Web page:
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Texas lawmakers approve sweeping school safety bill designed to prevent another tragedy

Texas governor announces school finance plans

Gov. Greg Abbott, House Speaker Dennis Bonnen and Lt. Gov. Dan Patrick announced that lawmakers have balanced the state’s budget for the next two years, reformed the way Texas schools are funded and crafted ways to slow the growth of property taxes.
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Gov. Greg Abbott, House Speaker Dennis Bonnen and Lt. Gov. Dan Patrick announced that lawmakers have balanced the state’s budget for the next two years, reformed the way Texas schools are funded and crafted ways to slow the growth of property taxes.

A little over a year after a shooter at Santa Fe High School killed eight students, two substitute teachers and wounded 13 others, Texas lawmakers sent a sweeping school safety bill to Gov. Greg Abbott’s desk to try and prevent the next school shooting in the Lone Star State.

The legislation includes measures such as hiring additional mental health counselors, implementing threat assessment teams and increased training that were noted in Abbott’s 43-page school safety plan he released last year shortly after the May 18, 2018 shooting.

“This is about doing everything we reasonably can do to protect the lives and the safety of our students, our educators on these campuses,” said Sen. Larry Taylor, R-Friendswood, and chair of the Senate education committee.

Abbott tweeted his support for the issue shortly after the Senate approved the final version of the bill Sunday. Increased school safety was deemed a priority in his 2019 State of the State speech.

“Nothing is more important than the safety and security of our students and educators,” Abbott wrote on Twitter Sunday. “... Texas delivered on this issue to ensure safer campuses across the state.”

Lt. Gov. Dan Patrick called the legislation, one of 30 bills he labeled as a priority, a “comprehensive package of strategies.”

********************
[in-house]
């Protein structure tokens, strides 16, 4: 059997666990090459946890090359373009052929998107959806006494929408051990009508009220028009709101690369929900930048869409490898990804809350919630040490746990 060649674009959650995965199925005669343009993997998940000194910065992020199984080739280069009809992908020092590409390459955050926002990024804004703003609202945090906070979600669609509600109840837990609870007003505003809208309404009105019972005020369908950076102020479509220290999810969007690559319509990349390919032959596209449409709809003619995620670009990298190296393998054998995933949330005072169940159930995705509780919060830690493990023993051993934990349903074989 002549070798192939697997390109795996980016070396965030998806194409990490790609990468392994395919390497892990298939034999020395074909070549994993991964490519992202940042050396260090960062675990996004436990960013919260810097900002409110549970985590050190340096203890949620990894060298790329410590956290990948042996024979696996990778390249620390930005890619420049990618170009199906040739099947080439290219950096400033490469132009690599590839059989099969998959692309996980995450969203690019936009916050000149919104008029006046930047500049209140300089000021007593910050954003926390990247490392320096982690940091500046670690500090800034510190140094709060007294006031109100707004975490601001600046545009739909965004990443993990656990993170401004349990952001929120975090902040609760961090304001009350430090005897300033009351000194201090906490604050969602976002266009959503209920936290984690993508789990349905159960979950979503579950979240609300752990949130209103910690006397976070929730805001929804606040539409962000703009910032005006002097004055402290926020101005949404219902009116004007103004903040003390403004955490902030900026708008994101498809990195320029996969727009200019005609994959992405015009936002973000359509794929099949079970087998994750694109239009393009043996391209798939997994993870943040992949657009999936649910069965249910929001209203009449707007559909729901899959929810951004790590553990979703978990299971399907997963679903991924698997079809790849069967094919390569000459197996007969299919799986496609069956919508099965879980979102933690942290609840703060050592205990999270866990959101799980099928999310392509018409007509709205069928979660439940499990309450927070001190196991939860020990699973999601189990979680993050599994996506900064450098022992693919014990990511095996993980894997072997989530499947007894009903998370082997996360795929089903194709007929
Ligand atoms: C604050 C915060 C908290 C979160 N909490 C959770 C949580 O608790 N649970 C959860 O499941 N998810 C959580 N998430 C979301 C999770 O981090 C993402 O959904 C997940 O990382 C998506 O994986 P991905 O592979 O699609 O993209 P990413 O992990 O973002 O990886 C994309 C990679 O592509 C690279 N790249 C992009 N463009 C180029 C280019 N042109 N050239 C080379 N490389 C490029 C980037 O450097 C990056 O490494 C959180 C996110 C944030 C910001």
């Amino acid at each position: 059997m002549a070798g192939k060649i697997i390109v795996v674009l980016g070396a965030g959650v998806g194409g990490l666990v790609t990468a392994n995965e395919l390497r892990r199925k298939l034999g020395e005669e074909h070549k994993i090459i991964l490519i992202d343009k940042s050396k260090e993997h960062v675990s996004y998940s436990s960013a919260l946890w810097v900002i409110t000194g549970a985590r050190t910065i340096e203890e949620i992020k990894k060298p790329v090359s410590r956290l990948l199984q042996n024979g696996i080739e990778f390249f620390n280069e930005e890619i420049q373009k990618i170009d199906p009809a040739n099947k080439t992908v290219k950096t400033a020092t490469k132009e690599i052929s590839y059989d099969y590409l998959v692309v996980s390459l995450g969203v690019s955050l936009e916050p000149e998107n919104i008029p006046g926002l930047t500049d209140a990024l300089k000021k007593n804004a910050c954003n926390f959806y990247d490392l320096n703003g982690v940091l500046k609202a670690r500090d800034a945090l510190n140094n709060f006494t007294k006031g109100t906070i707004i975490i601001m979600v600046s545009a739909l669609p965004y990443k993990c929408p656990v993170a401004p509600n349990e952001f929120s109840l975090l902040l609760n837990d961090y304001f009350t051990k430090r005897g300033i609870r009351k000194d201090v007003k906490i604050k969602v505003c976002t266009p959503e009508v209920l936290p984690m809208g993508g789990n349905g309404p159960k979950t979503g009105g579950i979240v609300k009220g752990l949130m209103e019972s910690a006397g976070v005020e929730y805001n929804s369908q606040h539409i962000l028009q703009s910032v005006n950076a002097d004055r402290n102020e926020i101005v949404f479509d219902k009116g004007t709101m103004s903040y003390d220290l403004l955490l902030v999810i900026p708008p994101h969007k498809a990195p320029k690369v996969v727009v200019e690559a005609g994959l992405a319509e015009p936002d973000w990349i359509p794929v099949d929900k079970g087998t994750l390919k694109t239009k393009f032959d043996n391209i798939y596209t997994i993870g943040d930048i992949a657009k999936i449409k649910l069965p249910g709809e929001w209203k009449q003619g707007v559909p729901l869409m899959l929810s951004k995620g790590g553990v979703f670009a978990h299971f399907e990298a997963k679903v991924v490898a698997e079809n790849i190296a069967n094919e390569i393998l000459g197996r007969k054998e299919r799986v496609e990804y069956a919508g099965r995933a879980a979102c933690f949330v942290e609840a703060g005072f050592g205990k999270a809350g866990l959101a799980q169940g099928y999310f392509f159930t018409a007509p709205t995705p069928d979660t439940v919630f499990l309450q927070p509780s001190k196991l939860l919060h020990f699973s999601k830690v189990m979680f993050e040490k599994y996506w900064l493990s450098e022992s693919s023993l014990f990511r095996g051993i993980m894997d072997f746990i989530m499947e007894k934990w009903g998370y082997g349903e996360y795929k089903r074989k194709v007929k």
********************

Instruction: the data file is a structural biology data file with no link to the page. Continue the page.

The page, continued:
“In the wake of the Santa Fe High School shooting last year, we knew we had to take swift action to prevent future tragedies from occurring,” Patrick said in a statement after the bill’s passage. “Our goal is that no child will ever feel afraid at school and our prayer is that no Texas family will ever experience the grief that follows a school shooting. The safety of our children remains paramount — the future of Texas depends on it.”

The bill also establishes a Texas Child Mental Health Care Consortium that would bring mental health experts together to address the needs of students. The provision was amended onto the sweeping school safety bill after Rep. Jonathan Stickland, R-Bedford, attempted to kill the language in a separate bill last week.

On Sunday, Stickland was one of eight representatives who voted against the school safety bill in the House.

The bill also allocates funds to go toward securing campuses, including hiring peace officers, implementing security cameras and more. Sen. José Menéndez, D-San Antonio, noted that more secure facilities are only part of the solution.

“That helps only once the trauma is occurring,” Menéndez said.

“The most important thing we can do in this bill is try to prevent,” Taylor agreed.

But Sen. Bob Hall, R-Edgewood, said a different tactic would be the most effective in stopping a school shooter.

“One very, simple measure that would be at no cost to the state or schools,” Hall said. “And that is, a good, law-abiding citizen with a gun.”

Taylor stressed he thought that it could be “problematic” to say “everybody can take a gun to the school campus.” Hall was the lone senator who voted against approving the final version of the bill.

But despite Hall’s objections, more school marshals — select employees who undergo training to act as armed peace officers — are likely to fill campuses soon. A bill sent to the governor’s desk, that only awaits Abbott’s signature to become law, would abolish the cap of one school marshal per 200 students.

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Tessa Weinberg is a state government reporter for the Star-Telegram, covering all things policy and politics. She previously covered the Missouri legislature where her reporting prompted an investigation by the Attorney General’s office. A California native and graduate of the University of Missouri, she’s made her way across the U.S. and landed in Texas in May 2019.
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